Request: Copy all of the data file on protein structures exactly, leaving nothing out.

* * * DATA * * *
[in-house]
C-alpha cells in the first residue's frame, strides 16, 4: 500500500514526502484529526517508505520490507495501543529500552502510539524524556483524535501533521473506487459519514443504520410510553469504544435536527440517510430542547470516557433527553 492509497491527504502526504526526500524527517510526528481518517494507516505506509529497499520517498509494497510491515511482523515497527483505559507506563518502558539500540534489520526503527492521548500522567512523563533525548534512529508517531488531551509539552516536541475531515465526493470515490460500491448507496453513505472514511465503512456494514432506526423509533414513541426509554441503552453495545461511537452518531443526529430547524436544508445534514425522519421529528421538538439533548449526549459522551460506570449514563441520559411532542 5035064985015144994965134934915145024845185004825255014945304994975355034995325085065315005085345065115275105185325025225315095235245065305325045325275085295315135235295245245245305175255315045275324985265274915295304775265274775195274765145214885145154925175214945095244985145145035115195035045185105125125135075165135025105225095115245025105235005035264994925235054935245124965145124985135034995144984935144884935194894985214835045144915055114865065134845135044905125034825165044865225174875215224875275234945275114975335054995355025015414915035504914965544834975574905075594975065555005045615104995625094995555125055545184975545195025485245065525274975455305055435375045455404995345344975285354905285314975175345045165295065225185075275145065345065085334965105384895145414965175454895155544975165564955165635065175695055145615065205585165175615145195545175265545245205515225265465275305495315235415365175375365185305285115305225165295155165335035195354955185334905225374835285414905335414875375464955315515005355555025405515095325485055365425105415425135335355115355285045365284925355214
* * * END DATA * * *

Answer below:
[in-house]
C-alpha cells in the first residue's frame, strides 16, 4: 500500500514526502484529526517508505520490507495501543529500552502510539524524556483524535501533521473506487459519514443504520410510553469504544435536527440517510430542547470516557433527553 492509497491527504502526504526526500524527517510526528481518517494507516505506509529497499520517498509494497510491515511482523515497527483505559507506563518502558539500540534489520526503527492521548500522567512523563533525548534512529508517531488531551509539552516536541475531515465526493470515490460500491448507496453513505472514511465503512456494514432506526423509533414513541426509554441503552453495545461511537452518531443526529430547524436544508445534514425522519421529528421538538439533548449526549459522551460506570449514563441520559411532542 5035064985015144994965134934915145024845185004825255014945304994975355034995325085065315005085345065115275105185325025225315095235245065305325045325275085295315135235295245245245305175255315045275324985265274915295304775265274775195274765145214885145154925175214945095244985145145035115195035045185105125125135075165135025105225095115245025105235005035264994925235054935245124965145124985135034995144984935144884935194894985214835045144915055114865065134845135044905125034825165044865225174875215224875275234945275114975335054995355025015414915035504914965544834975574905075594975065555005045615104995625094995555125055545184975545195025485245065525274975455305055435375045455404995345344975285354905285314975175345045165295065225185075275145065345065085334965105384895145414965175454895155544975165564955165635065175695055145615065205585165175615145195545175265545245205515225265465275305495315235415365175375365185305285115305225165295155165335035195354955185334905225374835285414905335414875375464955315515005355555025405515095325485055365425105415425135335355115355285045365284925355214